same regardless of whether the services were rendered by network or out-of-network
providers.” NJAC 11:4-37.3(b)(2). Thus, the insurer is liable for out-of-network
Medicare and Medicaid. Providers of health services under Medicare and
Medicare supplemental coverage must agree not to bill patients for any part of the cost
of any covered service. 42 USC § 1395cc(a)(1)(A); NJAC 11:4-23.8(c)(12)(iii), (13)(iii),
(g)(3)(iii). Federal Medicaid regulations also demand that participating providers agree
to “accept, as payment in full, the amounts paid by the agency plus any deductible,
coinsurance or copayment required by the plan to be paid by the individual.” 42 CFR
From the foregoing, we can make the following conclusions about how existing
regulations deter balance-billing:
• Because health plans are divided up into several classifications, it is not an
easy task to determine what rules apply to a given circumstance and
whether a particular balance-bill is proper or not.
• The regulations generally mandate that insurers have certain anti-balance-
billing clauses in their contracts with providers. Insurers can be punished
by regulators with fines and penalties for violating these requirements.
Assuming arguendo that a private right of action applies for such
violations, insurers may also be deterred from violations by the threat of
litigation from patients, including class-action litigation.
• Providers who balance-bill their patients improperly risk discipline by
their insurer, but are, except in the case of PIP services, beyond the
jurisdiction of insurance regulators. 8 Providers, however, may be subject
to civil suits and other forms of liability, discussed below.
• The regulations generally reach policies issued or delivered in New Jersey.
Unless the relevant policy was issued or delivered in New Jersey, State
residents who work in other states or receive medical treatment in other
states, and out-of-state residents who work here or receive medical here,
may fall into a regulatory gap.
Litigation in New Jersey
The litigation brought so far in New Jersey represents a range of strategies for
attacking balance-billing. 9
In Radiological Society of New Jersey v. Sheeran, 175 N.J. Super. 367 (App. Div.
1980), five professional radiological corporations and nineteen radiologists brought suit
against DOBI, Blue Cross, and Blue Shield, seeking a declaration that the radiologists
had the right to balance-bill Blue Cross subscribers for in-hospital radiological services.
The Appellate Division held in DOBI’s favor. The opinion rests on a still-valid statutory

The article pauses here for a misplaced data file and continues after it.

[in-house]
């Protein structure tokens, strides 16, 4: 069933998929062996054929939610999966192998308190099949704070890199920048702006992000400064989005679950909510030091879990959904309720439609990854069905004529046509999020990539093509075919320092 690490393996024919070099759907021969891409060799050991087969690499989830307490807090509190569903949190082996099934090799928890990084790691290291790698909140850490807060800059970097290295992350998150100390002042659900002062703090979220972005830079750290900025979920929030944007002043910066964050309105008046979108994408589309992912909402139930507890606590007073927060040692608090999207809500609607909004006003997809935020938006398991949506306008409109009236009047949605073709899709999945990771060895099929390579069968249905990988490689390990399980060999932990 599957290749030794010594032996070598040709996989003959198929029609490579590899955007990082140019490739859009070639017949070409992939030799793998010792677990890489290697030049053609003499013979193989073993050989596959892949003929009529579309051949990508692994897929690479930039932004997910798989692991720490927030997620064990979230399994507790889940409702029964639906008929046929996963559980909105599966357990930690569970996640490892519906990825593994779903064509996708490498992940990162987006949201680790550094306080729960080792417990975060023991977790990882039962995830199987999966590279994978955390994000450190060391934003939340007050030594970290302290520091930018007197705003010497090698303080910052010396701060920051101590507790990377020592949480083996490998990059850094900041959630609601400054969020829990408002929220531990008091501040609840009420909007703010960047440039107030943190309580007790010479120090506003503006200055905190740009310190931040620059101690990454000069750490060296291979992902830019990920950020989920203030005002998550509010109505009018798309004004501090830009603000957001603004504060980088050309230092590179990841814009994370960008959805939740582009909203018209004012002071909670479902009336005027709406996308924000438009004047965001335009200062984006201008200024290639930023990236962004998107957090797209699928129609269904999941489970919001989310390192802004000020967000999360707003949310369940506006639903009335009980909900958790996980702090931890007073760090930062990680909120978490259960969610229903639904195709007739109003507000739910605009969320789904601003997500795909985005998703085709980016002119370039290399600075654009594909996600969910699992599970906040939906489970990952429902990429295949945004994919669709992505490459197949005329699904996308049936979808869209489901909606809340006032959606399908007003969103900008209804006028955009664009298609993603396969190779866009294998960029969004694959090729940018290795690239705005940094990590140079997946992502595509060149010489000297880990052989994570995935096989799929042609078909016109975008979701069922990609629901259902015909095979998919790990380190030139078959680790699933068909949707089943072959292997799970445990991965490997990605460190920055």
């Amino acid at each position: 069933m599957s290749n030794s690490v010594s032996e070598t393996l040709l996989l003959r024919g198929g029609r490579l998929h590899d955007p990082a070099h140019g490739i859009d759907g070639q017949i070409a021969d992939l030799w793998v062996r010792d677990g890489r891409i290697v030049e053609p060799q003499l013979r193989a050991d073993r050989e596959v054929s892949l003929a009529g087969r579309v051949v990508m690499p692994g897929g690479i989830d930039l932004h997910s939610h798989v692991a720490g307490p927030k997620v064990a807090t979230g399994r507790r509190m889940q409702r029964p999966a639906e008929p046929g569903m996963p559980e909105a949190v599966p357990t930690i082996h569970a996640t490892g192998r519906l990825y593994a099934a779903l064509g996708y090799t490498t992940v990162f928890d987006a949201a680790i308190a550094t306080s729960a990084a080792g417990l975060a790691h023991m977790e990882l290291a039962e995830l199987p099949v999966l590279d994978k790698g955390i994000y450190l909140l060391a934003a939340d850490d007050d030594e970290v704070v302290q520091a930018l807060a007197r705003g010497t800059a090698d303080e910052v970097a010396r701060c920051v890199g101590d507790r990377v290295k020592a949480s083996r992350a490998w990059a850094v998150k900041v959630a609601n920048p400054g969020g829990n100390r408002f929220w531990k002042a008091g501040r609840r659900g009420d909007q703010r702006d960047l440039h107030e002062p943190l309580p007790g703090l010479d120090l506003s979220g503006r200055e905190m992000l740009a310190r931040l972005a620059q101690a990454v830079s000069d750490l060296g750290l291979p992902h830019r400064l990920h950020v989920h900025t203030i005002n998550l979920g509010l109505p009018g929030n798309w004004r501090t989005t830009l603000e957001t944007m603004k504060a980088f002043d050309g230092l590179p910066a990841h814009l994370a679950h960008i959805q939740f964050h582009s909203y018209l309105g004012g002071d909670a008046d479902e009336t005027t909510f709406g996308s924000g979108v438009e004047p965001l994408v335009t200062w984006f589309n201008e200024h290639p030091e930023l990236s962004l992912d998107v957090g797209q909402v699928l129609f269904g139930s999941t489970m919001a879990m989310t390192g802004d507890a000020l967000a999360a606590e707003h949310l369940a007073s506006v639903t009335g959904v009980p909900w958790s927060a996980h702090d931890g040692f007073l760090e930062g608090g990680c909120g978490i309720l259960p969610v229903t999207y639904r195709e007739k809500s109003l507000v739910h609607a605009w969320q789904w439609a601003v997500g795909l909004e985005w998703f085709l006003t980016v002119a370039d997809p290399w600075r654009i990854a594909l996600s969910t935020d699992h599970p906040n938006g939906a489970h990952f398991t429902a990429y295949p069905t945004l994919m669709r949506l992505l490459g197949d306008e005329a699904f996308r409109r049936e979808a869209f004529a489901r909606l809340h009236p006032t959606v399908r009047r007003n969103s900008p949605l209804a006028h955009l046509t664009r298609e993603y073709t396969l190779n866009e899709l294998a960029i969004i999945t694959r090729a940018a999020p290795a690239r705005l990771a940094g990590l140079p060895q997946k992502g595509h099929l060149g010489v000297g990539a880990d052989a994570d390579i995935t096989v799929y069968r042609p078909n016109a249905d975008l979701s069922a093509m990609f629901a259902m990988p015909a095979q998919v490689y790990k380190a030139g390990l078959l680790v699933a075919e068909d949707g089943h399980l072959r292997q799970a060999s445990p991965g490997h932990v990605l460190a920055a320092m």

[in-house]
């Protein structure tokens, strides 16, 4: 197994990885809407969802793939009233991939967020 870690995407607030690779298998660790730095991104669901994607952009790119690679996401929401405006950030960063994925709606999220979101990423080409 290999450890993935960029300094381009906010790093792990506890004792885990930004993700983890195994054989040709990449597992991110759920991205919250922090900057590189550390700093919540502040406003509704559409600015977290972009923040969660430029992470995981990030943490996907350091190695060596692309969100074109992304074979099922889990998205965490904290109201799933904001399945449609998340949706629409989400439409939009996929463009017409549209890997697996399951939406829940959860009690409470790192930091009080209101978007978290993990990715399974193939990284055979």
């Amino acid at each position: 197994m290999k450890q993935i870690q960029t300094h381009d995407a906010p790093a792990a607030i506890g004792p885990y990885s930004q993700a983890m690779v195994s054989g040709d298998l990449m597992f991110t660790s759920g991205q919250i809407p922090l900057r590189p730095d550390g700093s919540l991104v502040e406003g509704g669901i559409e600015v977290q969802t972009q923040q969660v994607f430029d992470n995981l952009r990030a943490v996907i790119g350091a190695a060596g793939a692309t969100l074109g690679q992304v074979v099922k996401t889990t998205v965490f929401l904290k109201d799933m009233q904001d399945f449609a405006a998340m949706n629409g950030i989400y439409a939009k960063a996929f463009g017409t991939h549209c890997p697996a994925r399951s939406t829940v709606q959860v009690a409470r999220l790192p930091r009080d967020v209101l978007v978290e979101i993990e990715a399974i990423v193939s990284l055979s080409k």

proscription on balance-billing by providers in “hospital service plans” (like Blue Cross)
that must issue contracts “providing complete prepayment or postpayment of eligible
health care services and supplies for a given period to persons covered under such
contracts.” NJSA § 17:48-1 (emphasis added). The court read this statute to prohibit
balance-billing “since reimbursements by Blue Cross [and other hospital service plans]
constitute payment in full for services rendered.” 175 N.J. Super. at 375. Based on long
and complex reasoning, the court rejected the radiologists’ contention that their services
8 California recently adopted new insurance regulations that directly target providers. The Department
of Managed Health Care rules, in effect Oct. 15, 2008, prohibit physicians and hospitals from billing
patients for outstanding out-of-network emergency care costs not covered by health plans. Physicians
and hospitals have challenged insurance regulators’ authority to promulgate the new rules, arguing that
“[t]he [DMHC’s] job is to protect enrollees from HMOs. But instead of doing that by regulating HMOs,
[the department] is trying to regulate physicians.” The case is pending.
9Cases in other states and in the federal courts also address balance-billing. We have not fully canvassed
this case law, though we note that the California Supreme Court recently held that, under state law,
“billing disputes over emergency medical care must be resolved solely between the emergency room
doctors, who are entitled to a reasonable payment for their services, and the HMO, which is obligated to
make that payment. A patient who is a member of an HMO may not be injected into the dispute.
Emergency room doctors may not bill the patient for the disputed amount.” Prospect Medical Group,
Inc., et al. v. Northridge Emergency Medical Group, et al., 45 Cal. 4th 497, 502 (Cal. 2009).
were instead governed by their contracts with Blue Shield, which operated a medical
service plan (as opposed to the Blue Cross hospital service plan). The court read the
statute defining medical service plans to permit balance-billing because, under such
plans, “‘the expense of medical services to subscribers . . . is paid in whole or in part,’”
allowing participating providers to bill patients for the remaining portion. Id. (quoting
NJSA § 17:48A-1).
Although the legal distinction between hospital service plans and medical
service plans remains today, it is not clear that in practice, insurers actually issue plans
that are distinguished in this manner. Nevertheless, the case is still viable for the
general proposition that regulatory controls on insurers about balance-billing can bind
the actions of providers.
In Valley Hosp. v. Kroll, 368 N.J. Super. 601 (Law Div. 2003), the hospital sought
to collect more than $250,000 in medical bills from an eighty-year-old widow for